It's that time of year when I fill my pool bag with good books and settle into a lounge chair. If the warm weather finds you on a lounge chair, a hammock or the back deck with an urge to pick up a good book, try one of these food and drink memoirs.

"Provence, 1970: M.F.K. Fisher, Julia Child, James Beard, and the Reinvention of American Taste" by Luke Barr. I'm obsessed with Provence, I miss Provence — and I’ve never even been there. So when I saw this story, written by M.F.K. Fisher’s grandnephew, I grabbed it. During the holiday season of 1970, Fisher, Child and her husband (Paul Child), Beard, and a handful of their food writing royalty friends gathered in Provence for several meals. Readers become a fly on the wall at these feasts that sometimes required a full day to prepare.

The meals are recounted in detail, as are some of the internal spats between these passionate food lovers. This holiday in Provence came at the turning point in food writing, when Child and others were beginning to realize that American cooking didn’t need to emulate French cooking. Not everyone agreed. It’s a well written book in which some of our best food writers are the characters of this true story. Many of the details in “Provence, 1970” were culled from Fisher’s detailed, personal journals.

"Bacchus and Me: Adventures in the Wine Cellar" by Jay McInerney. Fiction lovers may know McInerney from his bestsellers like “Bright Lights, Big City,” but he’s also a wine lover and writer who explains wine through story. I learned so much about wine from this book. “Bacchus and Me” is a collection of his wine columns from “House and Garden.” Each section is about 3-5 pages long, making this a great summer read because you don’t have to invest hours and hours.

The book was written in 2000, and it’s interesting to see which of his predictions about wine in the new millennium were spot on. The information about pricing and specific bottles is obviously out of date, but the information about wine history, regions and grapes is timeless. He has since written two other books about wine, “A Hedonist in the Cellar: Adventures in Wine” and “The Juice: Vinous Veritas.” Both of them are on my to-read list.

"Poor Man’s Feast: A Love Story of Comfort, Desire, and the Art of Simple Cooking" by Elissa Altman. I wrote a separate review of this food memoir last summer after I devoured the book “with as much enjoyment as Altman has when she devours roughly torn baguette and soft, stinky cheese while drinking wine.” Altman, who won a 2012 James Beard Award for her food blog, tells the story of her lifelong relationship with food and her parents (her mom saw food as the enemy; her dad snuck her into NYC for secret lunches and dinners), and how her relationship with food played a big part in the beginning of her relationship with her partner, Susan.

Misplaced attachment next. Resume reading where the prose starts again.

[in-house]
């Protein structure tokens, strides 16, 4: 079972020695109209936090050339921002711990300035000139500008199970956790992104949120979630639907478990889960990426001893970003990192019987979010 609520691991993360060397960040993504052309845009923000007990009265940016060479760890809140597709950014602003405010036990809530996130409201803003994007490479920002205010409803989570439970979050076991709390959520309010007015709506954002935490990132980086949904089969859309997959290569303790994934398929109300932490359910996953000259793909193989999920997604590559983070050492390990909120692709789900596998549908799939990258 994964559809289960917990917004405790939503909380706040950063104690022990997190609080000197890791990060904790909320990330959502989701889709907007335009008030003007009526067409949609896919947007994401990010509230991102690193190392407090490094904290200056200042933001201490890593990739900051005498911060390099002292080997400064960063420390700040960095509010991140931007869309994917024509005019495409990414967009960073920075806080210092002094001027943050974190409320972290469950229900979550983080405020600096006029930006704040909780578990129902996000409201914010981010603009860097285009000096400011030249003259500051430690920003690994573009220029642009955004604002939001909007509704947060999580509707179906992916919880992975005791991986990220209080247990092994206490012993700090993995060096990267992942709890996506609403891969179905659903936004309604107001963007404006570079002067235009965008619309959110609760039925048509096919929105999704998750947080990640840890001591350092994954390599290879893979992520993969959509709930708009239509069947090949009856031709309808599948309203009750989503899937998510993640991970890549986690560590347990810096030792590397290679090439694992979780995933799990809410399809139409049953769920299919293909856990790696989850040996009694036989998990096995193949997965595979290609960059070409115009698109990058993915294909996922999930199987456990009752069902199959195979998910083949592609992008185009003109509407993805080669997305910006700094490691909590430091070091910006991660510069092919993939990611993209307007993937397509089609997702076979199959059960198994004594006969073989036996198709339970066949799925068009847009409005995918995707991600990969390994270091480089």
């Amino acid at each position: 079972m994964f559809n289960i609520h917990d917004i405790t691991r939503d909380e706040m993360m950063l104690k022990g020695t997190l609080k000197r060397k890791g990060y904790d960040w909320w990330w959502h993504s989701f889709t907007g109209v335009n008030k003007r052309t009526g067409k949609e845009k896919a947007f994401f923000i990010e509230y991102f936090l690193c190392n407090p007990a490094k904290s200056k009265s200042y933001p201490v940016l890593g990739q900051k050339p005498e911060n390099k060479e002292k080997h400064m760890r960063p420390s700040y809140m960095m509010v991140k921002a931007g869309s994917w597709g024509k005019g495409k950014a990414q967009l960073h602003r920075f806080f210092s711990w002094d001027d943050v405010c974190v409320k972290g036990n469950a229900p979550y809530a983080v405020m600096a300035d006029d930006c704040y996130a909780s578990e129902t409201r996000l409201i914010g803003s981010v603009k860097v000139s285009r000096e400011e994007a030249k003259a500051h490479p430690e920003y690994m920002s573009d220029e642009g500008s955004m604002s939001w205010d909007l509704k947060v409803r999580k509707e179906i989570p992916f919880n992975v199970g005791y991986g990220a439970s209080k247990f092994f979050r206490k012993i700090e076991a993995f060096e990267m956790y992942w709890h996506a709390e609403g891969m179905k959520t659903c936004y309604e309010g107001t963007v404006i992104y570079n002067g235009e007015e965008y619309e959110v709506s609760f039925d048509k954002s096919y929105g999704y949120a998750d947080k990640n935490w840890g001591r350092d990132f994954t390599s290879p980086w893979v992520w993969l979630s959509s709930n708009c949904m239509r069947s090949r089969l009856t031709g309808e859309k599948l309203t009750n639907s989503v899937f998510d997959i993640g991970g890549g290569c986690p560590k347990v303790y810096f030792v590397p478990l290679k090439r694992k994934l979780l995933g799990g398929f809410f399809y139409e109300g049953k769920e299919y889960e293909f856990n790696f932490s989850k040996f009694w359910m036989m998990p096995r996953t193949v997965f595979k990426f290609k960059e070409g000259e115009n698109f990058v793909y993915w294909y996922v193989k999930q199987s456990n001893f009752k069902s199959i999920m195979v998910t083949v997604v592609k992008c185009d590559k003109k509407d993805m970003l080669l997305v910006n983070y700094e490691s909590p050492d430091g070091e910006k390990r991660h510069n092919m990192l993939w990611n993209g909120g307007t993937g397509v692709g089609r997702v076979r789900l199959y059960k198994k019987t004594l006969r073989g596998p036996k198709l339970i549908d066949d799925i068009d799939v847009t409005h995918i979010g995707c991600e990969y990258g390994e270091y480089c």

What made this book stand out for me was that it isn’t just a story about loving food. It’s a story that over and over again describes the communal experience of sharing food with the people you love, and how when it’s done with intention, it can deepen and strengthen relationships and create memories.

"The Watering Hole: A Bartender's Breakdown of the Bipedal Drinking Establishment" by Jay Reid. Reid, a veteran bartender, holds nothing back when he tells the true stories of what he’s seen and what he’s done as a bartender. It’s not always pretty, but it’s always entertaining. If you’ve ever wondered what bartenders really think about those who sit on the other side of the bar from them, baring their souls or letting it all hang out, “The Watering Hole” spells it out. It’s a quick read and perfect poolside or beach reading. You’ll probably find yourselves reading portions of it out loud to your friends — just make sure there are no young kids around. Reid’s a great storyteller, and he even has a story about one of his regulars, a writer named Robin. You’ll have to read the book to find out what he says about her.

"An Omelette and a Glass of Wine" by Elizabeth David. I haven’t read this yet. It's on my summer reading list. David is part of the food writing royalty included in “Provence 1970.” She's considered one of the best and earliest of the modern food writers. This book is a collection of her favorite essays and articles, spanning decades, and it’s considered a classic. It’s one of those books you should read if you enjoy food memoirs and good food writing. I just haven’t gotten around to it, but I will this summer.

And, please take a look at my recommendations from the past four years. Altogether, you have 35 books to choose from, so I bet you'll find something that makes you want to grab that lounge chair.

Robin Shreeves ( @rshreeves ) focuses on food from a family perspective from her home base in New Jersey.